Things are really starting to get going in the field of AI. After many years (decades?!) of focusing on algorithms, the AI community is finally ready to accept the central role of data and the high-capacity models that are capable of taking advantage of this data. But when people talk about “AI,” they often mean very different things, from practical applications (such as self-driving cars, medical image analysis, robo-lawyers, image/video editing) to models of human cognition and consciousness. Therefore, it might be useful to distinguish two broad types of AI efforts: semantic or top-down AI versus ecological or bottom-up AI.

The goal of top-down AI is to match or exceed human performance on a specific human task like image labeling, driving, or text generation. The tasks are defined either by explicit labels (supervised learning), a set of rules (e.g., rules of the road), or a corpus of human-produced artifacts (for instance, GPT3 is trained on human-written texts using human-invented words). Thus, top-down AI is necessarily subjective and anthropocentric. It is the type of AI where we have seen the most advances to date.

Bottom-up AI, on the other hand, aims to ignore humans, their tasks and their labels. Its only goal is to predict the surrounding world given sensory inputs (passive and active). Because the world is continuously changing, this goal will never be reached. But the hope is that, along the way, a general, task-agnostic model of the world will emerge. Self-supervised learning on raw sensory data, various generative models such as GANs, and intrinsic motivation approaches (e.g., curiosity) are all attempts at bottom-up AI.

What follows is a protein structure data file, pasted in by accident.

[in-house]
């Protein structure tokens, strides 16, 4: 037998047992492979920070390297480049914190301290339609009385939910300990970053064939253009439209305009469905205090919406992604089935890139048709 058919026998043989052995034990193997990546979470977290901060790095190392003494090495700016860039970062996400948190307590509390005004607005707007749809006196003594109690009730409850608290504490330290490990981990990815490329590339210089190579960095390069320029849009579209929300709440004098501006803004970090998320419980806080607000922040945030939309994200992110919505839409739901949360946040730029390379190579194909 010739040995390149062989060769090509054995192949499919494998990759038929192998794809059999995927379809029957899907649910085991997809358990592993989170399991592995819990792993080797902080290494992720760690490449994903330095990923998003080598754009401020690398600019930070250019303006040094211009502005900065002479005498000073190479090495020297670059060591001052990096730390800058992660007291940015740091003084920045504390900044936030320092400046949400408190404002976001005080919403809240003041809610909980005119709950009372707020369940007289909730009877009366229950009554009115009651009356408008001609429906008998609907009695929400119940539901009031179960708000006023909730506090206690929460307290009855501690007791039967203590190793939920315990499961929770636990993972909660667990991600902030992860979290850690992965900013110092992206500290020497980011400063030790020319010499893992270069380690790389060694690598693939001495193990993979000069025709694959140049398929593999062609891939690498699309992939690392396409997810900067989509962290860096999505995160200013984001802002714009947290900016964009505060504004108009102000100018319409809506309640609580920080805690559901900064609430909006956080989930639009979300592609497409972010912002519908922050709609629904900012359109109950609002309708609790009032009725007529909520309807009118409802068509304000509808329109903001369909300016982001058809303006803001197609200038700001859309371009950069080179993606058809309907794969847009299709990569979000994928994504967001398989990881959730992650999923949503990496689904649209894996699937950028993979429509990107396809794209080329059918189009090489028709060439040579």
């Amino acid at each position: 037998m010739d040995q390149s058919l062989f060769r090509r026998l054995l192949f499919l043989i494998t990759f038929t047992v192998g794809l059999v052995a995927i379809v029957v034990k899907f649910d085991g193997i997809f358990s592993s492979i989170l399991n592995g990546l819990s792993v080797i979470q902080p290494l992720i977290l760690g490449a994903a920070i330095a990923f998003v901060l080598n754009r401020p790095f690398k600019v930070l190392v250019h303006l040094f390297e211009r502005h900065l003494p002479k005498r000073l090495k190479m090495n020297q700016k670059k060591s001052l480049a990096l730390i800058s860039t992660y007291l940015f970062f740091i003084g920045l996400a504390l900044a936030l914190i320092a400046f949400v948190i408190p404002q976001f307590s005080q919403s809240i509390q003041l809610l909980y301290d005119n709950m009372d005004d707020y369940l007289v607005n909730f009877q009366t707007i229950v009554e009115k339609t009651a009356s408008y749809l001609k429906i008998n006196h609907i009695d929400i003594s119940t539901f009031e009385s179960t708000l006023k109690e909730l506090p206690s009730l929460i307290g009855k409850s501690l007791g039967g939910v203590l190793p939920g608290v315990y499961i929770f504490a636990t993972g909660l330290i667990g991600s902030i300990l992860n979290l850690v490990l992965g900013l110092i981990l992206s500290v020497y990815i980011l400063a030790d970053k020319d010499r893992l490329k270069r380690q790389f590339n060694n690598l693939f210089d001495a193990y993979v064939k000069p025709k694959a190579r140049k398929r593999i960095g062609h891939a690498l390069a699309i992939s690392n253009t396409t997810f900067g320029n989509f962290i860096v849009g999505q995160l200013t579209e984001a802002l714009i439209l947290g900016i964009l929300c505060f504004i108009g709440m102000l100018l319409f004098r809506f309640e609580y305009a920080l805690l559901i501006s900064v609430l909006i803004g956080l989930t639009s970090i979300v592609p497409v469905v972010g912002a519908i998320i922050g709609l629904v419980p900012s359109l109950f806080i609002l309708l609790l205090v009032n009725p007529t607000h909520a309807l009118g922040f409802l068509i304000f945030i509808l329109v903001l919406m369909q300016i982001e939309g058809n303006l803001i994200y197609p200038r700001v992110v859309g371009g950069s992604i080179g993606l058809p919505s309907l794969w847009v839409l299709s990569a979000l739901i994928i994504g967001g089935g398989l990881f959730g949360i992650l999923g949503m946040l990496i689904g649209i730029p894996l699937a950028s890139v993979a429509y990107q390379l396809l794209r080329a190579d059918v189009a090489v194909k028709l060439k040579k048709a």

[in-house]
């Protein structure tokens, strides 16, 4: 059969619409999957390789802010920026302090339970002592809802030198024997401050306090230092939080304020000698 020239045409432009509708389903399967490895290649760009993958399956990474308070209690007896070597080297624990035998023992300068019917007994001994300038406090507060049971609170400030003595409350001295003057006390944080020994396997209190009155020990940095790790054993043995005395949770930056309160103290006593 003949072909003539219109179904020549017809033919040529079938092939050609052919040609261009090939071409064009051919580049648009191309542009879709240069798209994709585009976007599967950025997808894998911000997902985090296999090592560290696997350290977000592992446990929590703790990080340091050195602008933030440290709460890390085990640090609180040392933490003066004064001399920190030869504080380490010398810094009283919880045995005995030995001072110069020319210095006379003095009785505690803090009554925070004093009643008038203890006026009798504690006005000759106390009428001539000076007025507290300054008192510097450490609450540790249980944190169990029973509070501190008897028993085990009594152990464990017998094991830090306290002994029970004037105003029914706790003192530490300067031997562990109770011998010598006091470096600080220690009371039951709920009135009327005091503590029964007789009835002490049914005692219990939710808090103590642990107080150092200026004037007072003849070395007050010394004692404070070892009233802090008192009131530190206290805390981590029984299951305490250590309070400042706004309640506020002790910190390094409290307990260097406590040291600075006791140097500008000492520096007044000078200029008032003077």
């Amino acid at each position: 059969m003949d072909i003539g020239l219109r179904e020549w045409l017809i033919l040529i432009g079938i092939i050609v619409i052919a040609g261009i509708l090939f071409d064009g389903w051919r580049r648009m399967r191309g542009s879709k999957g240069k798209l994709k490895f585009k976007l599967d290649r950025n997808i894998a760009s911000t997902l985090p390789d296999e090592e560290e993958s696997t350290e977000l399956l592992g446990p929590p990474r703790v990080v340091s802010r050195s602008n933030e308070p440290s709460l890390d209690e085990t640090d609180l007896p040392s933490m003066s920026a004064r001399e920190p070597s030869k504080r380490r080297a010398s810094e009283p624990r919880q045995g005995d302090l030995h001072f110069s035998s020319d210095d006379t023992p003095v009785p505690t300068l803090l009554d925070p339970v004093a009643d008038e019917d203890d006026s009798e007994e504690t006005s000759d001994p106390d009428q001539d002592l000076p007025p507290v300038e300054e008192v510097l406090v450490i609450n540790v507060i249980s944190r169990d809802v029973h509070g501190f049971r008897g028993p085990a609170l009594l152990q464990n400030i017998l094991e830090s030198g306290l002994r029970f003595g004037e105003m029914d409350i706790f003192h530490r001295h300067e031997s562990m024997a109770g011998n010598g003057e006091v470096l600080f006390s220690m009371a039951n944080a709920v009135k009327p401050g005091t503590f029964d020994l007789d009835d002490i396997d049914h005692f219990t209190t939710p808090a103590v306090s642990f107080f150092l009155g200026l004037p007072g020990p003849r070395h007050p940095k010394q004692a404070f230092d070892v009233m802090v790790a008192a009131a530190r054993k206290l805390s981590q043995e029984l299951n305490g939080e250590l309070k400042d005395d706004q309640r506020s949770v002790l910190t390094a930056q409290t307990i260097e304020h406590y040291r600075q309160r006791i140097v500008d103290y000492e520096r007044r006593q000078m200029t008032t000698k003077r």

While top-down AI is currently king in industry as well as academia, its focus on imitating humans (via labels and tasks) points to its main limitation. It is like an undergraduate student who didn’t attend lectures all semester but still gets an A by cramming for the final exam — its knowledge is of a superficial nature. Real understanding must be built up slowly and patiently, from the raw sensory inputs upward. This is already starting to happen, and I hope the progress of bottom-up AI will continue in 2022.

As a teenager in the 1980s USSR, I spent a lot of time hanging out with young physicists (as one does) talking about computers. One of them gave a definition of artificial intelligence that I still find the most compelling: “AI is not when a computer can write poetry. AI is when a computer will want to write poetry.” By this definition, AI may be a tall order, but if we want to bring it closer, I suspect we will need to start from the bottom up.

Happy 2022! Bottoms up!

Alexei Efros is a professor of computer science at UC Berkeley.


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